When the placement - and thus the decision on the whole exposure - has been made, the next job is to check where the remainder of the object details fall. All this really means is that we check the contrast. Point the spot meter at the brightest area on the object and read off the value. Calculate how many stops brighter than Zone III it is. Take the difference and add three (since the placement was made in Zone III) and you will know which zone the brighter detail falls into. For example, if the reading for the bright area is 8/1000, it is five stops brighter than the dark area we measured first (the difference between 8/30 and 8/1000). 5 + 3 = 8, thus the bright are falls into Zone VIII, which will be almost completely white in the finished picture.

Normal Development
The zone system uses the terms plus, normal, and minus development. Normal development is used when you are satisfied with the zones the different areas of the object fall into. If, in our example, we were happy for the bright area to fall into Zone VIII, we can develop as normal. Normal development produces a good average contrast suitable for pictures taken in light that is neither unnaturally soft nor harsh.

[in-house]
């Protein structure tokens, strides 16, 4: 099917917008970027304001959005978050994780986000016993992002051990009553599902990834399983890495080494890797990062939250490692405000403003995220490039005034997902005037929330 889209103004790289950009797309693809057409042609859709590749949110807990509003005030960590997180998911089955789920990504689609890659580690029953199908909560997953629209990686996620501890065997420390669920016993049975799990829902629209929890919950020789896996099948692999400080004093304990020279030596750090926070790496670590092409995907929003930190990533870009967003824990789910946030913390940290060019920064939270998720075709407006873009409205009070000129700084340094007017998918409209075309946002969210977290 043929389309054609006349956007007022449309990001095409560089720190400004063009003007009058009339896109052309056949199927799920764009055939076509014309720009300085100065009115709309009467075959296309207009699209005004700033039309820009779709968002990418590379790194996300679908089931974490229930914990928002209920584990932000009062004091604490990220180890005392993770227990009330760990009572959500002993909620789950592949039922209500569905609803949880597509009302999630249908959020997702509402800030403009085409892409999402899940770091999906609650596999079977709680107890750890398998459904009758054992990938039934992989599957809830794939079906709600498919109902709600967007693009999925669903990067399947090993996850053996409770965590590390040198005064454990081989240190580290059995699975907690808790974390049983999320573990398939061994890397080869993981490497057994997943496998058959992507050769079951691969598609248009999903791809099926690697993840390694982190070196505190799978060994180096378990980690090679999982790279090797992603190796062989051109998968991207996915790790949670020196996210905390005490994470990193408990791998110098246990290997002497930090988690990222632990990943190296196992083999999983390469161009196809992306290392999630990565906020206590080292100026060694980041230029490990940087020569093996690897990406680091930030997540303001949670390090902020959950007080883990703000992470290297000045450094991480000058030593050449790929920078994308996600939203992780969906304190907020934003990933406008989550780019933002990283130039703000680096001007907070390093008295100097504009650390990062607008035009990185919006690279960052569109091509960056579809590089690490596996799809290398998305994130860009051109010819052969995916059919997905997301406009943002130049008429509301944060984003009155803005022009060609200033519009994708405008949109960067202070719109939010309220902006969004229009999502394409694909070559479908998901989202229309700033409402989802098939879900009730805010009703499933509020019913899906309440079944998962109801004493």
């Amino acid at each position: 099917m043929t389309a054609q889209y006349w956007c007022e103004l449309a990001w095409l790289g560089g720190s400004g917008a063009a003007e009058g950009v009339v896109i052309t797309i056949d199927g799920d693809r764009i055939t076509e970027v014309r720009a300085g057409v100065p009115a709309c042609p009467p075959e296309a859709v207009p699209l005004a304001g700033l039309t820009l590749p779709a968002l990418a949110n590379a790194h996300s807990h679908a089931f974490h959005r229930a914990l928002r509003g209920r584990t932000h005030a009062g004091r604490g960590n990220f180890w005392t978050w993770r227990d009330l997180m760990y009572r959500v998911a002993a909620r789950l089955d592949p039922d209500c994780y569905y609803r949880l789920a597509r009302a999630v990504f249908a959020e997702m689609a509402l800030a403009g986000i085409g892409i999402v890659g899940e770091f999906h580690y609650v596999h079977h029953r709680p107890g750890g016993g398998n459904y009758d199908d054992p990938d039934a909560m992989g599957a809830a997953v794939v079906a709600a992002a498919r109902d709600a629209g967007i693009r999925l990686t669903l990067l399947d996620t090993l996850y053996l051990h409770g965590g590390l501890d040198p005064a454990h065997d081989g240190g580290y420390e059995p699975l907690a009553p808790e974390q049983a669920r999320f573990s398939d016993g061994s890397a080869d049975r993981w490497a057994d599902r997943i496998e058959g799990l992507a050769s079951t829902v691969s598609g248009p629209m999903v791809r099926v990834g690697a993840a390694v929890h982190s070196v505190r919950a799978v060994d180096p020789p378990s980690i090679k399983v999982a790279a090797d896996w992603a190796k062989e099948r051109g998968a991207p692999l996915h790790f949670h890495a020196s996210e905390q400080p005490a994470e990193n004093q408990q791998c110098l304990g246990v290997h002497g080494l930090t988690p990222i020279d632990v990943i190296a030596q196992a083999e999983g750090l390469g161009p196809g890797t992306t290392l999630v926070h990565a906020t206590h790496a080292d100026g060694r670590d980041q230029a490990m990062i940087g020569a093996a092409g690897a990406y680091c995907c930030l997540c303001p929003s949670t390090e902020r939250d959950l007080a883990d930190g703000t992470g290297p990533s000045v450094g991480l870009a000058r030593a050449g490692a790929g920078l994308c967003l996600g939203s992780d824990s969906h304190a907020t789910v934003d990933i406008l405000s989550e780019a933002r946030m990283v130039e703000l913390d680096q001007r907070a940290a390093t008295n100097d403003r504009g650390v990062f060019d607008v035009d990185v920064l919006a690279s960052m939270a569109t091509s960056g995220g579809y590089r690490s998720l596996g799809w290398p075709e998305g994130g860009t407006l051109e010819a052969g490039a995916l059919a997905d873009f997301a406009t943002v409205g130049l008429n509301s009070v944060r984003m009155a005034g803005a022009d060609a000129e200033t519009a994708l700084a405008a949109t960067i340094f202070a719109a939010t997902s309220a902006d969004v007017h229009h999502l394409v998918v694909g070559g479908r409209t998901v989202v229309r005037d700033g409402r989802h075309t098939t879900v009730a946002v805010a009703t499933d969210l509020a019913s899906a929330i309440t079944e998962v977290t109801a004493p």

What constitutes a normal development time is decided by calibration or experience. We will take a closer look at calibration in Part Four.

Normal development. The contrast of the object corresponds with the zone scale. We are content with the result and do not have to adjust the development.

Minus Development
If, on the other hand, we are not satisfied with the way the other details fall, we will have to adjust the contrast. Assume that we do not want the bright area to fall into Zone VIII as being too white, and that we would prefer to have it in Zone VII. If this is the case, we want to reduce the picture's contrast. To do this we use minus development, and since we want to adjust the detail down one stop, we do a minus 1 development. We could also achieve the same reduction by printing onto a softer paper.

Minus development. The contrast of the object do not corresponds with the zone scale. The contrast is too high and needs to be reduced. Zone VIII in the object has to be moved down to zone VII on the scale. We will have to reduce the development. A minus 1 development is a proper development in this case.

Plus Development
Equally well, we can find ourselves in a situation where we need to increase the contrast. Perhaps the light when we took the picture gave too low a contrast, leaving us with soft negatives and pictures as a result. Alternatively, the contrast in the picture is low simply because the object was low-contrast.